To qualify for DSM-IV criteria of a panic disorder, attacks must be recurrent, unexpected, and followed by 1-month duration of either persistent concerns, worries about the implications, or a change in behavior, all of which are understandable and predictable responses in this setting. If the diagnosis of epilepsy is not considered at all, likely in the setting of scarce history of seizures, the exclusion for “caused by a general medical condition” may not be applicable, resulting in psychiatric rather than antiepileptic management. Often, however, the same medication could be used for both patients cohorts, but for the different reasons (e.g., mood stabilizers) and secondary improvement of psychiatric symptoms may drive the diagnosis further from neurological. To differentiate panic disorder from epilepsy, one must attempt to elicit a detailed seizure history. It does appear of a paramount importance because the key differentiating clinical features may not necessarily be volunteered neither by patients nor by witnesses. Another reason for poor history is a simple lack of awareness due to the retrograde or anterograde amnesia. If awareness was retained, the patient may give some or all of the history, thus classifying an event as a simple partial temporal lobe seizure. It is, however, more common for awareness or memory function to be disrupted, diagnosed then, if witnessed, as a complex partial seizure.

7. Mood

Affective disorders in TLE are important comorbidities primarily because of suicide potential in all forms of it, including gesture, ideation, or successful attempt, which accounts from 10% to 15% in patients versus 1–1.5% in general population [79, 80]. According to Harden and Goldstein [81], the prevalence of depression appears 5 times more frequently in patients with controlled seizures and 10 times in those with uncontrolled. It is not known whether the depression in these patients could be viewed primarily as part of the primary CNS pathology or as an understandable response to the epileptic disorder with all the hardship of every day coping. Even though some skepticism exists as to the “functional” nature of the affective disorder, there is evidence [82] that controlling the frequency of seizures dramatically improves quality of life, possibly via secondary alleviation of a depressed mood. On the contrary, apparently manic episodes are seen much less often [83].

Affective disorders in patients with TLE have the prevalence of up to 80% based on data gained from a structured interviews along with self-ranking scales [84]. The cause of it is more likely multifactorial, from purely psychological factors [85] to biological [86]. Latter is believed to include hypometabolism in extratemporal regions, hippocampal dysfunction or atrophy, and 5-HT1A-receptor-binding abnormality among other factors [8790]. Pharmaceutical management, specifically anticonvulsants, may alter affective states as well [91], but it is not known whether or not they may potentiate the depression or just act as cofactors. Based the population-based study [92], there is some evidence that depressive symptoms preceding the onset of epilepsy may be seen up to seven times more frequently among the patients versus the control group, which on one hand suggests involvement of the same anatomical structures in both processes (at least on the functional level), and on another, makes the possibility of interdependency of severity plausible. As Kanner pointed out [93], the presence of a psychiatric illness, depression in particular, may be associated with additional difficulties in seizure control, thus making this form of TLE more treatment-resistant.

Clinical presentation of a mood disorder can appear at any time (preictal, ictal, postictal, interictal), taking many forms from simple irritability and anger to flat affect, guilt, anhedonia, chronic suicidal ideation, and suicide attempts. Interictal dysphoric disorder, known as baseline mood flattening in epilepsy, encompasses many features characteristic for DSM IV criteria for depression, but paradoxically with an addendum of euphoria. kula et al. found [94] that the established interictal dysphoric disorder in 54.8% of cases showed a “clear-cut” relationship with epileptic seizures. The importance of this mild (in comparison with major depressive disorder) condition lies in its prevalence and, correspondingly, extended drain on quality of life.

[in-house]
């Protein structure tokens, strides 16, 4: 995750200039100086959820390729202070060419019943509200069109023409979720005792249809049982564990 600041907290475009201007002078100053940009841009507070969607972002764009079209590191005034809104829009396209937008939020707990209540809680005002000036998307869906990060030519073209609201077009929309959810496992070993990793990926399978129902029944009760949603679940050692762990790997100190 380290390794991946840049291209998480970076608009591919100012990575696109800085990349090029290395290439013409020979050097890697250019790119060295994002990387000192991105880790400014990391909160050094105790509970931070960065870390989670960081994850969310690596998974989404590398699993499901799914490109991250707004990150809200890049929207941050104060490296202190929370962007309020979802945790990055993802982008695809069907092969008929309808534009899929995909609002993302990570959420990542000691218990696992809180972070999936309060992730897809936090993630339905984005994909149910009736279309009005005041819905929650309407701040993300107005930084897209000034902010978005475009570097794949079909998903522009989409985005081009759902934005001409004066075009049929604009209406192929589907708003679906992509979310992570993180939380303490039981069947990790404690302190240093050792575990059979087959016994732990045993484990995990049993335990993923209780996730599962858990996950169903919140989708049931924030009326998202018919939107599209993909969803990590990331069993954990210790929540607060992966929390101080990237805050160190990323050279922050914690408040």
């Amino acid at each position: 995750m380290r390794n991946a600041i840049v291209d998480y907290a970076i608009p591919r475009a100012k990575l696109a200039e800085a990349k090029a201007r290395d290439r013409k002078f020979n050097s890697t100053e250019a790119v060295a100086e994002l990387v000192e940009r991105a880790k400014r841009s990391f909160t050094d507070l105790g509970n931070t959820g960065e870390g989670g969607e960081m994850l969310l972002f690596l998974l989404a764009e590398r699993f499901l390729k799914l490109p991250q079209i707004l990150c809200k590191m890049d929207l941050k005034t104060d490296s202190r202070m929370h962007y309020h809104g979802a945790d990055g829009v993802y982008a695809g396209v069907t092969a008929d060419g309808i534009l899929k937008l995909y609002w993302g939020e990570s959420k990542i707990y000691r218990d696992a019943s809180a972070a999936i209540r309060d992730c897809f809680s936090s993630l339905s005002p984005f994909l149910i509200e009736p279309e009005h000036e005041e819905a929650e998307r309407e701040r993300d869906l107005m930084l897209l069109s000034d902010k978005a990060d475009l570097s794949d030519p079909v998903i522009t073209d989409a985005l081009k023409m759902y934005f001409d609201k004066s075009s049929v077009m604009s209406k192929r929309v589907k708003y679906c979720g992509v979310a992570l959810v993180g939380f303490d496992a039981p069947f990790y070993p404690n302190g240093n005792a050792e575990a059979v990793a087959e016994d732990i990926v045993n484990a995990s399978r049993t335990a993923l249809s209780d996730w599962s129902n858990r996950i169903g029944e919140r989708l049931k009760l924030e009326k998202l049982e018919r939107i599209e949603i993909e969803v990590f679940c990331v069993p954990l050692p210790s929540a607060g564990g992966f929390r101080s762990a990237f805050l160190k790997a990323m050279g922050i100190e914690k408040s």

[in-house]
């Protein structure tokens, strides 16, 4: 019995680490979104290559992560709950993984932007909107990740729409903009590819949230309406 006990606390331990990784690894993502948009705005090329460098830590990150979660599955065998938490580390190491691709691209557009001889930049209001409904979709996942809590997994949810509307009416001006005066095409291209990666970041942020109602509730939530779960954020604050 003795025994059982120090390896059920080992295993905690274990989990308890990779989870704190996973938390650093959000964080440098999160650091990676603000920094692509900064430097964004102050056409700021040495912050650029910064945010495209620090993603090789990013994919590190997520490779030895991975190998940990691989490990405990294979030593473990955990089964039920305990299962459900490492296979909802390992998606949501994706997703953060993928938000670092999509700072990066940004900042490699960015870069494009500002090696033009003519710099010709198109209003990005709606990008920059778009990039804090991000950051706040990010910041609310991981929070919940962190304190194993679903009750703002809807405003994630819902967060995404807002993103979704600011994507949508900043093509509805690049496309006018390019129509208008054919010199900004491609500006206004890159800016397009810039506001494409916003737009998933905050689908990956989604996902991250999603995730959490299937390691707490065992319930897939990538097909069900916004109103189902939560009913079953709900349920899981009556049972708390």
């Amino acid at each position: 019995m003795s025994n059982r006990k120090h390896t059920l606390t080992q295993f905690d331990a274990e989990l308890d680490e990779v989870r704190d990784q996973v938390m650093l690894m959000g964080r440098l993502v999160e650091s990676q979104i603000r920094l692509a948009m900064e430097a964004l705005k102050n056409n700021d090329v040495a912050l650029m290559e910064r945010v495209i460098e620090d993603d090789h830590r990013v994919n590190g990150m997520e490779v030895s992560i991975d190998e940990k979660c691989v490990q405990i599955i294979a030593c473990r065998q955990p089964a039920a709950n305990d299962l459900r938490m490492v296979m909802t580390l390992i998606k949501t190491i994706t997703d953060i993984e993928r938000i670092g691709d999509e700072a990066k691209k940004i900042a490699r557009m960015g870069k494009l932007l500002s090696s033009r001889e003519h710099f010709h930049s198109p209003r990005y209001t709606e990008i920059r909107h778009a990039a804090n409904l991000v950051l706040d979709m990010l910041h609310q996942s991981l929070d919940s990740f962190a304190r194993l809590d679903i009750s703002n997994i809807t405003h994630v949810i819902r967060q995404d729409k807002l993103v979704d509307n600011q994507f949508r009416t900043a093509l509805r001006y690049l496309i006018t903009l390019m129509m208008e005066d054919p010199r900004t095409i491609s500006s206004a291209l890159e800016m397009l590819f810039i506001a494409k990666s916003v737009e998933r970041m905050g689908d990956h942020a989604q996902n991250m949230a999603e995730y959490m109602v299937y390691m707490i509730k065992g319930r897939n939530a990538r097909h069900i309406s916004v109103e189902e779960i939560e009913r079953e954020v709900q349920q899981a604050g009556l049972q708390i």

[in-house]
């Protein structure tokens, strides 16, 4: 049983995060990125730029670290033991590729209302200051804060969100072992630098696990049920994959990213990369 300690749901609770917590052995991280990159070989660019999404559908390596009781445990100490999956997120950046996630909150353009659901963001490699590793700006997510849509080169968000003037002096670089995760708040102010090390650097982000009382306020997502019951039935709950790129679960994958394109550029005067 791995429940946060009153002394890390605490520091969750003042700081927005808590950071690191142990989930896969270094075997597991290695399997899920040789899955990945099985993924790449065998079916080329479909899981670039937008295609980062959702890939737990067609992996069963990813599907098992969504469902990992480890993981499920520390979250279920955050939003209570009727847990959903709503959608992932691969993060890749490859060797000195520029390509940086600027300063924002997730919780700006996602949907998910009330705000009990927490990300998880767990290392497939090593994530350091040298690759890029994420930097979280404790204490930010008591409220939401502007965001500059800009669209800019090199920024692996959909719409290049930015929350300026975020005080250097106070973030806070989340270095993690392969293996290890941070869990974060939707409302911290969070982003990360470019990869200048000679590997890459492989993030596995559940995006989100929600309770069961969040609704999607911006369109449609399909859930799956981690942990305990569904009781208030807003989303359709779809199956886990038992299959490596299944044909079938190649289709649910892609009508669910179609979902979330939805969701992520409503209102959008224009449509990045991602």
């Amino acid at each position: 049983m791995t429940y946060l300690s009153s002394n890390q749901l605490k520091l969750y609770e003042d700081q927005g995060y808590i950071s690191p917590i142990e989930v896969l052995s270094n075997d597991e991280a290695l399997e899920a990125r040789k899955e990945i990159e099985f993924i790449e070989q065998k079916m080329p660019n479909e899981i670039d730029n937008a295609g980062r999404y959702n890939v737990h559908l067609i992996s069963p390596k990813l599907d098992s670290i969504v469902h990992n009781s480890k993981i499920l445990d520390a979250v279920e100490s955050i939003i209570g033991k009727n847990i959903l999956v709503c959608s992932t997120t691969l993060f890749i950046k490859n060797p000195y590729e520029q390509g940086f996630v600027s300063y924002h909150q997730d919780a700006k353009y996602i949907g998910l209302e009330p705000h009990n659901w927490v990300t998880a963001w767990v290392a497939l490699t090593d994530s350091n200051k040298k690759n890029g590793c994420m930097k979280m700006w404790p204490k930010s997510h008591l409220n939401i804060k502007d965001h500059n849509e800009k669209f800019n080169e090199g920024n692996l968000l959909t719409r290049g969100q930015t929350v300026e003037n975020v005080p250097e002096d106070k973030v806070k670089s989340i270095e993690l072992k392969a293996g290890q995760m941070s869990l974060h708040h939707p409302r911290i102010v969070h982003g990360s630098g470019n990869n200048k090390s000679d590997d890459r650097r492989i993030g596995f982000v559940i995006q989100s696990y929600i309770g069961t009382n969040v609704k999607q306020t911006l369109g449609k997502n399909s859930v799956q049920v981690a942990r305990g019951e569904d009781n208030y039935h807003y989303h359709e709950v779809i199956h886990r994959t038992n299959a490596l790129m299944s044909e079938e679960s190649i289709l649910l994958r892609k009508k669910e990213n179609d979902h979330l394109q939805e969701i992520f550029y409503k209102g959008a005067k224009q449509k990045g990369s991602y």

8. Cognitive or Behavioral Decline

Not surprisingly, patients with severe intractable epilepsy have worse clinical outcome, with cognitive decline as part of it. A retrospective analysis of 136 patients apart from cognitive deficit itself showed a direct dependency between the frequently of tonic-clonic seizures and level of cognitive impairment [95].

Typical absence seizures, or petit mals, usually first seen in school-age children, while representing a generalized disorder, rarely lead to any convulsions. They are characterized by sudden impairment in awareness, often with a motionless blank stare and cessation of ongoing activities. Duration is typically seconds with a rapid return to baseline and, importantly, there without aura or postictal state [96]. Specifically because of that, observers would not necessarily suspect any seizure activity in these patients—the signs of momentary disorientation, confusion, “not listening,” and any form of the compensatory behavior could be easily attributed to one of the mental health conditions.

Absence status epilepticus is another form of paroxysmal abnormality with continuous or nearly continuous absence seizure activity, but with a slightly different presentation, characterized by variable slowness in behavior and mentation, either fluctuating or constant. Despite seemingly complex and unusual presentation, only the US, its incidence was estimated at 65,000–150,000 cases per year [97]. Clinical presentation varies from mild forms to stupor or coma and can easily be mistaken for catatonia. Patients seem apathetic and lethargic as they can still eat, drink, dress themselves, and follow simple commands [98]. Quite often there are some physical clues such as oromotor or manual automatisms that may be present—examples include semipurposeful repeated chewing motions, picking at buttons, or rubbing the nose. During these episodes, intermittent and subtle myoclonic jerks of the eyelids can be seen, quite commonly in children, with the cheek and jaw being additionally involved in adults. Myoclonic jerks as a response to various stimuli (such as sudden noises or lights) are less common. Absence status can last from half an hour to days and rarely leads to generalized tonic-clonic seizures. Unlike convulsive seizures, the act of continued absence status is not thought to cause direct permanent sequelae.